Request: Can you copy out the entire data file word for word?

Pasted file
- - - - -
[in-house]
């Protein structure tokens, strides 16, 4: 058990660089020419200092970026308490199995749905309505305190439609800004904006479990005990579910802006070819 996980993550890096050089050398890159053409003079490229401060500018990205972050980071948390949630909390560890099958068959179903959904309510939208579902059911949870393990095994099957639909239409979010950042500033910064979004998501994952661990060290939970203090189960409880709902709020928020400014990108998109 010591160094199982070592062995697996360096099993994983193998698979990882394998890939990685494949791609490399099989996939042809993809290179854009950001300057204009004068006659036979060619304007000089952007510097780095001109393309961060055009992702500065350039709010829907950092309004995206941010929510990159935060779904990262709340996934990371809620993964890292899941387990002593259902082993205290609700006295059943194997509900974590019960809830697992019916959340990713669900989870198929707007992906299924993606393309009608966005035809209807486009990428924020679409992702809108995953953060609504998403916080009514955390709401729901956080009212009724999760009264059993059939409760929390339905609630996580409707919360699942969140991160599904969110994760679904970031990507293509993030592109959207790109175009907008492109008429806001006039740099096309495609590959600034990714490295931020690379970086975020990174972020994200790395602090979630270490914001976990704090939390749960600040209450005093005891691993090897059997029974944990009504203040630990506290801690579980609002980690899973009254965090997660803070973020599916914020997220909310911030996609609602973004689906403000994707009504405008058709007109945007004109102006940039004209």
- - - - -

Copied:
[in-house]
């Protein structure tokens, strides 16, 4: 058990660089020419200092970026308490199995749905309505305190439609800004904006479990005990579910802006070819 996980993550890096050089050398890159053409003079490229401060500018990205972050980071948390949630909390560890099958068959179903959904309510939208579902059911949870393990095994099957639909239409979010950042500033910064979004998501994952661990060290939970203090189960409880709902709020928020400014990108998109 010591160094199982070592062995697996360096099993994983193998698979990882394998890939990685494949791609490399099989996939042809993809290179854009950001300057204009004068006659036979060619304007000089952007510097780095001109393309961060055009992702500065350039709010829907950092309004995206941010929510990159935060779904990262709340996934990371809620993964890292899941387990002593259902082993205290609700006295059943194997509900974590019960809830697992019916959340990713669900989870198929707007992906299924993606393309009608966005035809209807486009990428924020679409992702809108995953953060609504998403916080009514955390709401729901956080009212009724999760009264059993059939409760929390339905609630996580409707919360699942969140991160599904969110994760679904970031990507293509993030592109959207790109175009907008492109008429806001006039740099096309495609590959600034990714490295931020690379970086975020990174972020994200790395602090979630270490914001976990704090939390749960600040209450005093005891691993090897059997029974944990009504203040630990506290801690579980609002980690899973009254965090997660803070973020599916914020997220909310911030996609609602973004689906403000994707009504405008058709007109945007004109102006940039004209």